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Obama Urges U.S. Employers to Hire Veterans

November 11, 2011 at 12:00 AM EST
President Obama declared that the "tide of war is receding" at a ceremony honoring the nation's veterans on Friday, as the military prepares to leave Iraq and begin winding down combat operations in Afghanistan. Judy Woodruff reports.
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JIM LEHRER: The nation honored its veterans today, as two wars wind down and returning troops face new challenges.

Judy Woodruff has our report.

JUDY WOODRUFF: There were all the traditional notes of respect and remembrance on this Veterans Day, but this time overlaid with hopes of homecomings.

PRESIDENT BARACK OBAMA: We can stand here today and say with confidence the tide of war is receding.

JUDY WOODRUFF: President Obama spoke at Arlington National Cemetery after laying a wreath at the Tomb of the Unknowns.

BARACK OBAMA: In just a few weeks, the long war in Iraq will finally come to an end.

(APPLAUSE)

BARACK OBAMA: Our transition in Afghanistan is moving forward. And my fellow Americans, our troops are coming home.

JUDY WOODRUFF: In fact, after 10 years in Iraq, all American armed forces are due to leave that country by the end of the year. And 30,000 troops are expected home from Afghanistan by next summer, with the remainder scheduled to leave by the end of 2014.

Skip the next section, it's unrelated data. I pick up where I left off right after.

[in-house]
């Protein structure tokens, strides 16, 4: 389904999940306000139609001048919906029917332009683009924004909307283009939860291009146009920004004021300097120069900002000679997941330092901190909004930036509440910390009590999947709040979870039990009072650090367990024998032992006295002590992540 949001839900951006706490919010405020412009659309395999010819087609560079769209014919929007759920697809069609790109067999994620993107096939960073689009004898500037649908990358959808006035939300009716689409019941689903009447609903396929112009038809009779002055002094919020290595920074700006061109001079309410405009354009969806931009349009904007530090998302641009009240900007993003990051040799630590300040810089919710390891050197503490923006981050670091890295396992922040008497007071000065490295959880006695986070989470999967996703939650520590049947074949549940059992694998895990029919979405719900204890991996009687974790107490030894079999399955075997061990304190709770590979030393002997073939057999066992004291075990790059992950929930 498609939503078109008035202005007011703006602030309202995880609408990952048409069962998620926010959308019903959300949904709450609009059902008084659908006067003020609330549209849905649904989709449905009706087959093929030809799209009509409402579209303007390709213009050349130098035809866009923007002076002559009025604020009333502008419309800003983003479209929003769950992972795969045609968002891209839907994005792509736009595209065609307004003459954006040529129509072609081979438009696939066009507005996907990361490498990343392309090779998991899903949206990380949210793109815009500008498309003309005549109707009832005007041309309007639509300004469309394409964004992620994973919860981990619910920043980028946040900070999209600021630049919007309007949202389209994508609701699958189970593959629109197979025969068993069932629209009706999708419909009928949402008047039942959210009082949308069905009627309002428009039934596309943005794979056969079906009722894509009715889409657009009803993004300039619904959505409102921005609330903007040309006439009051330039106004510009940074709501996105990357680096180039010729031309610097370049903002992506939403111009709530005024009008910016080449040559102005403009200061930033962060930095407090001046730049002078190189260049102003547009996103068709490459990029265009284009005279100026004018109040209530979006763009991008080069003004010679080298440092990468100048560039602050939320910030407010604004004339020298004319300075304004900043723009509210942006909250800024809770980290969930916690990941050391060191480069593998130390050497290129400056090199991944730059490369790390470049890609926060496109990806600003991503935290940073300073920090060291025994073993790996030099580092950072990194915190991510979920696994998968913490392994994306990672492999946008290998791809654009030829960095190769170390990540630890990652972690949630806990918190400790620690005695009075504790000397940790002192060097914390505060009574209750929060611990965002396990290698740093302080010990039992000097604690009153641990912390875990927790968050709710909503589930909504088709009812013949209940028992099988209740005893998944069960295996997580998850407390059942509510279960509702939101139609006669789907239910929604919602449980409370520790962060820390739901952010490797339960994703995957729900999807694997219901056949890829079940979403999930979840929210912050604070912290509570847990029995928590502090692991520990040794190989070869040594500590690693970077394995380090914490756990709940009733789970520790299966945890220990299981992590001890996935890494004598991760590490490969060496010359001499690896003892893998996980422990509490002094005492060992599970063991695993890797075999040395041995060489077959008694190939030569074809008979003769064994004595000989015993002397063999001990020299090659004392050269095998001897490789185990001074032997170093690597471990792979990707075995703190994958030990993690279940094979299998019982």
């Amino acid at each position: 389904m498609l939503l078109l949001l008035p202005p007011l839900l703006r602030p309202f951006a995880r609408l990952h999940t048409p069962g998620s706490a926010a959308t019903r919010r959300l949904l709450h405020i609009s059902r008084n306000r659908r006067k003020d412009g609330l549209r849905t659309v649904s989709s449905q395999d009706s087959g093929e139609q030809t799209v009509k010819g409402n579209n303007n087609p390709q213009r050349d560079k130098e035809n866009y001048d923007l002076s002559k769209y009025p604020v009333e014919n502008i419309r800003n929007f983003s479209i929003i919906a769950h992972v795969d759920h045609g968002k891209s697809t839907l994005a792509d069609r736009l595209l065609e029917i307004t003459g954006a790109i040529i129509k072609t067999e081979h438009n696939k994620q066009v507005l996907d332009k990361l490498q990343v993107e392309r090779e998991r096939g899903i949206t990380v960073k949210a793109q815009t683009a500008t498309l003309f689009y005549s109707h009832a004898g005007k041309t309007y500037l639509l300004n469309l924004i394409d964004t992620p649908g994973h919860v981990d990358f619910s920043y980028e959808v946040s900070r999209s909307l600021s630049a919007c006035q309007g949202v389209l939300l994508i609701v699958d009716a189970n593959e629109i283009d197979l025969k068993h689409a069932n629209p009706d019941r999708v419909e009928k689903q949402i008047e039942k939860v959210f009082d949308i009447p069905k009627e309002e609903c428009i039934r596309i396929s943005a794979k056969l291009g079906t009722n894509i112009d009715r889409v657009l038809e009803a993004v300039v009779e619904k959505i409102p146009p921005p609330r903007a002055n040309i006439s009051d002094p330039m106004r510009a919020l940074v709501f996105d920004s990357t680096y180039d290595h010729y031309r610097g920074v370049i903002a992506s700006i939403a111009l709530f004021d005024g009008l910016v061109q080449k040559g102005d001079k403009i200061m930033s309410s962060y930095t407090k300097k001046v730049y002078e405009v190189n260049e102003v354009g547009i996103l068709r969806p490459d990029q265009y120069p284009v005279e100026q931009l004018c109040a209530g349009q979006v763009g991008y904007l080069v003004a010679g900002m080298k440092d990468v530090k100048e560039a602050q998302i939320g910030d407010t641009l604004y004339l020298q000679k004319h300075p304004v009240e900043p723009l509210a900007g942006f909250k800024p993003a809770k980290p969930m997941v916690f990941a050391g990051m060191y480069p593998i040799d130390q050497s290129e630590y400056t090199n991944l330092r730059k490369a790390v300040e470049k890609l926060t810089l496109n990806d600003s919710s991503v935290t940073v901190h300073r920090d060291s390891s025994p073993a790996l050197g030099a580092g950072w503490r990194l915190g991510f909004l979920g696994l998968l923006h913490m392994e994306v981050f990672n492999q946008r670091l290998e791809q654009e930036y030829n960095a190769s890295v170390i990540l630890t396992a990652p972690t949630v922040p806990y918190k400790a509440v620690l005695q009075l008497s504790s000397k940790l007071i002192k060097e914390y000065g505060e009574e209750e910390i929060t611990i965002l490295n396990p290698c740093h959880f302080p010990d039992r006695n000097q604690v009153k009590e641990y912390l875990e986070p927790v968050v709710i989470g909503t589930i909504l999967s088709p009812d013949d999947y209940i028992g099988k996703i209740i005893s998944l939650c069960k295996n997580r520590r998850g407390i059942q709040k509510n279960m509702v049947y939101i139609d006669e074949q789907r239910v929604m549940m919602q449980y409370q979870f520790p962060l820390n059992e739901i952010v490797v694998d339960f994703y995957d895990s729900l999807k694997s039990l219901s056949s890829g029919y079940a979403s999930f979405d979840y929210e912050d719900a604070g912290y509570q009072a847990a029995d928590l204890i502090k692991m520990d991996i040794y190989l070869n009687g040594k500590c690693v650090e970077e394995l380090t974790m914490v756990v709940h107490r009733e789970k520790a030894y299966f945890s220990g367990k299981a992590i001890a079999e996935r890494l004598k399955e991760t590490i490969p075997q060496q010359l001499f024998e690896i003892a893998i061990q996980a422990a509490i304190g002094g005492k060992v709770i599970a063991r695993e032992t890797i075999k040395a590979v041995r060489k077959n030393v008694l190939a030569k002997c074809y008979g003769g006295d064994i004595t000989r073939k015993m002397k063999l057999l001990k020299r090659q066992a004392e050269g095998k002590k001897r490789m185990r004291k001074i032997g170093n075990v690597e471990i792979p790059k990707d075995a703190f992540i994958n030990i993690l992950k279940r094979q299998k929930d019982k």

But as the commander in chief also cautioned his audience today, with the homecomings will come new challenges for new veterans: a shortage of jobs.

BARACK OBAMA: At a time when America needs all hands on deck, they have the skills and strength to help lead the way. Our government needs their patriotism and sense of duty. Our economy needs their tremendous talents and specialized skills.

JUDY WOODRUFF: Indeed, the economic obstacles facing many veterans may underscore a sense that their sacrifice has not been shared by most of the country.

According to U.S. census figures, fewer than 1 percent of all Americans are now serving in uniform, active-duty, National Guard or reserves. And only 7 percent are veterans. That’s not quite 23 million Americans, out of a population of over 310 million.

Military families were also angered this week at revelations that remains of the fallen were mishandled, and even lost, at the Dover Air Force Base Mortuary in Delaware. A yearlong Air Force investigation revealed evidence of gross mismanagement in 2009 and 2010. Three senior officials at Dover were disciplined, but not fired. The whistle-blowers who revealed the problems said today they believe the situation has now been put right.

Meanwhile, this was also a day for honoring the troops, past and present, in Europe. Bagpipers in Ypres, Belgium, marched in a ceremony marking Armistice Day, the 93rd anniversary of the end of the First World War. Ypres witnessed some of the worst fighting in the war that left more than 8.5 million troops killed.

In Paris, the president of France, Nicolas Sarkozy, laid a wreath at the Tomb of the Unknown Soldier that lies beneath the Arc de Triomphe. Sarkozy announced that, from now on, Nov. 11 will also be a day for his countrymen to honor all French soldiers who’ve died in uniform, in addition to those who lost their lives during World War I.